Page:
And yes, I think Fran is right that emotionally he is younger than his years, and is still like a young teenager emotionally, and needs more time to grow up.

Don't forget, here in Israel, where it is compulsory for all boys to go into the military, we are far more reluctant to push our sons out of the home while they are serving, because it is such a volatile area and we never know when once again we will be at war, and then we want to be able to give our boys a warm home and a secure environment to come back home to. So we have a slightly different take on that.

Having said all that, the military does have some sort of arrangement for boys who for all sorts of reasons can't remain at home, and I know for a fact that Oriel has been looking into this option, and that he wants it. They are supposed to send someone to our home to make inquiries on behalf of the military, and believe me I will certainly cooperate with them.

I must explain why we didn't wake him up that morning when the police came: waking Oriel up in the morning is a nightmare, and we have an agreement with him that after trying once or twice, we pour a cup of water over his face to wake him up. It causes him to rage like a bull and swear something awful, but it does the trick and then he gets up and isn't late and doesn't get punishment from his officer for getting there late. I can tell you, whenever it is my "turn" to wake him up I practice detachment really well when I pour the water over him. I HATE doing it! But there just wasn't time, with the police bashing at the door, to go through that process. He is a very deep sleeper.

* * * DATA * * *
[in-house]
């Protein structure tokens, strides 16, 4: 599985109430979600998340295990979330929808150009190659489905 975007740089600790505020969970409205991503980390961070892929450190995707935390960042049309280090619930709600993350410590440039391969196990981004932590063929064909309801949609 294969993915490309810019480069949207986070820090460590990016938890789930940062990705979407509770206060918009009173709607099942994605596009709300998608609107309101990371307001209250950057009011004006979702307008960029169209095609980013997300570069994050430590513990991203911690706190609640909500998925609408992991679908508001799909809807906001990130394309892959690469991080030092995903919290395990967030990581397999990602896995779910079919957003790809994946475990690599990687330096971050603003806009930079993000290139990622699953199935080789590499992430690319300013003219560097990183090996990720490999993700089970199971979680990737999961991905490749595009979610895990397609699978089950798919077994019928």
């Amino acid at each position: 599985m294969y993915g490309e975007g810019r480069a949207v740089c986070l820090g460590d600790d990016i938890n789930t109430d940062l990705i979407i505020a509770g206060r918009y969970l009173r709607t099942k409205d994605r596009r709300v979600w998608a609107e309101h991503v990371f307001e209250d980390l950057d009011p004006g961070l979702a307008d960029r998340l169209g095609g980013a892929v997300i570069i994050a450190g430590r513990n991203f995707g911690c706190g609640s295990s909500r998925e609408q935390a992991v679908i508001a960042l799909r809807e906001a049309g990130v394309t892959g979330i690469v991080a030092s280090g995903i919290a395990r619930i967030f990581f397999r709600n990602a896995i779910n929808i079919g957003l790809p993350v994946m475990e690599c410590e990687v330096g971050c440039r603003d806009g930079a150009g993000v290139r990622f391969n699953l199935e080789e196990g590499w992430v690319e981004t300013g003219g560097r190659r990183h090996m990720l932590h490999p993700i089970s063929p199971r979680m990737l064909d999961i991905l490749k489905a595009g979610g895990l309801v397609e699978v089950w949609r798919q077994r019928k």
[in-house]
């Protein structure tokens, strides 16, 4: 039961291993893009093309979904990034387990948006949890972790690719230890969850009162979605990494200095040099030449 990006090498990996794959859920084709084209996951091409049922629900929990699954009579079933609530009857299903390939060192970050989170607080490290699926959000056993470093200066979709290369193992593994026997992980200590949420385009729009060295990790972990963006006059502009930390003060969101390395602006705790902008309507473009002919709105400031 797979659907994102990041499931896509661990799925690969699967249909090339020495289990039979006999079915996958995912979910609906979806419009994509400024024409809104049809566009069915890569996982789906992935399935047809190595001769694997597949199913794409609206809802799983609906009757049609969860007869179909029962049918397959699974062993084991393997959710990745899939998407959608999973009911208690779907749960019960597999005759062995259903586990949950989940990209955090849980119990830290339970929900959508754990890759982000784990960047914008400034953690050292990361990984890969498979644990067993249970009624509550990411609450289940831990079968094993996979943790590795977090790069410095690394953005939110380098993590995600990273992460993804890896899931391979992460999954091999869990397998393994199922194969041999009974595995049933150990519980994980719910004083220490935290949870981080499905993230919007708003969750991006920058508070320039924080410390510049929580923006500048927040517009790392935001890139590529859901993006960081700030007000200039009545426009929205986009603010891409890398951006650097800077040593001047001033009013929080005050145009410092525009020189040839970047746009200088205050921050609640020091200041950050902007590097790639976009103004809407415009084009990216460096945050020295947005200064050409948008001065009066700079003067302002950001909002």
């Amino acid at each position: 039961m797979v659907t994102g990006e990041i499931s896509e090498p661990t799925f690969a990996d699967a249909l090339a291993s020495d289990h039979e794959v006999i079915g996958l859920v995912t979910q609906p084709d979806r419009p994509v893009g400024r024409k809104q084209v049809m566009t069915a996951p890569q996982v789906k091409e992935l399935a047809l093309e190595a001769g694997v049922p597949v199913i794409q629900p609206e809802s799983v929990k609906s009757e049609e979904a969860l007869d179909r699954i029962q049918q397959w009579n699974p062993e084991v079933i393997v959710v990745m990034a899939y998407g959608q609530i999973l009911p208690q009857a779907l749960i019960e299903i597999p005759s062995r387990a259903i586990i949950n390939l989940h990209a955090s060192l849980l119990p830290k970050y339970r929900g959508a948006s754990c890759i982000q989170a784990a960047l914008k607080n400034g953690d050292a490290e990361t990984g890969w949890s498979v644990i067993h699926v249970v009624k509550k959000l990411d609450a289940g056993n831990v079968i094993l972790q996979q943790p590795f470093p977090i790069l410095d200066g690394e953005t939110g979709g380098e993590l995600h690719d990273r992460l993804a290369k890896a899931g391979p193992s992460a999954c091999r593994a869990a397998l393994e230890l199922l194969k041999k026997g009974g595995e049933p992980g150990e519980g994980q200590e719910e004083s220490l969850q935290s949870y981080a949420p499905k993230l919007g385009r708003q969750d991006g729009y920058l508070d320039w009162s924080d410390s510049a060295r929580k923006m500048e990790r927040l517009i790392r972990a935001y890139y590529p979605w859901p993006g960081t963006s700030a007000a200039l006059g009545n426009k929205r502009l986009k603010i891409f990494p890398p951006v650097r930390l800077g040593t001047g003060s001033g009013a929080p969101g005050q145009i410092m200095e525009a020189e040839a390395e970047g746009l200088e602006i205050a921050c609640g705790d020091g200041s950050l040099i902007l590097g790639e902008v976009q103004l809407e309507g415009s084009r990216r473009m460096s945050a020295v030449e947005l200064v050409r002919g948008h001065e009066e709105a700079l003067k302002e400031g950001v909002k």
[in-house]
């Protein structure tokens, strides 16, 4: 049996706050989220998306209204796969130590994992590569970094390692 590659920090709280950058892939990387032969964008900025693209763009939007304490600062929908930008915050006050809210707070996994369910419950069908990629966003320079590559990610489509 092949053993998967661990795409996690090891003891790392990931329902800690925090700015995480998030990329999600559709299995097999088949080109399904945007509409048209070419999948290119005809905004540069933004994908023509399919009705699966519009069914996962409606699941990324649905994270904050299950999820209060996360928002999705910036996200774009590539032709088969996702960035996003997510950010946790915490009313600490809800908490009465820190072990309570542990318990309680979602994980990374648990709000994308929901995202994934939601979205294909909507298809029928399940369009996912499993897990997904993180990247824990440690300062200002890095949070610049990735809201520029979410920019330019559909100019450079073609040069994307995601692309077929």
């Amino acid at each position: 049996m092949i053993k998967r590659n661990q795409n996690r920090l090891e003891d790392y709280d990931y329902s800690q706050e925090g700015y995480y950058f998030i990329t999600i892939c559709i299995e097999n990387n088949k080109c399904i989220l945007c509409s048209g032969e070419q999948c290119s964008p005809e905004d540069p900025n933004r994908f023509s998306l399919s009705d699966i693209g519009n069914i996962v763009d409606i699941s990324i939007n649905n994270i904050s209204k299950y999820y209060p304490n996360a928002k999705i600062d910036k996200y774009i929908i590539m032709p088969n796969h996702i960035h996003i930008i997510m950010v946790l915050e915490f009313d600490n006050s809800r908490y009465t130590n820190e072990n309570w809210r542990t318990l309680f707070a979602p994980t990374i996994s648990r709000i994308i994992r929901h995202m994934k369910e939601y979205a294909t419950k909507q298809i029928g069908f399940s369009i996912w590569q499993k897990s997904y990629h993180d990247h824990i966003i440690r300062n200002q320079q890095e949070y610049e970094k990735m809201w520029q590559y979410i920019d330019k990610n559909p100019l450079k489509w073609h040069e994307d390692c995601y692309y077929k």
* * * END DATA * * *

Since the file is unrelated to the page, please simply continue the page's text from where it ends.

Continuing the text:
Today he is quieter. That's what always happens after a melt-down. He behaves very very badly to his father, not quite so badly to me.

Remember that film, "Stop the world, I want to get off"? That's how I feel at the moment.

Tomorrow I'm going to the movies. I'm going to see "The Queen," together with a lady I work with (she's 80, and she's also from England). I haven't been to a movie for six years. Last time I went was with my father, and he died about four years ago!!!! I'm looking forward to it very much.

Suz, I've printed out that link you posted, and will read it quietly later on. Thank you.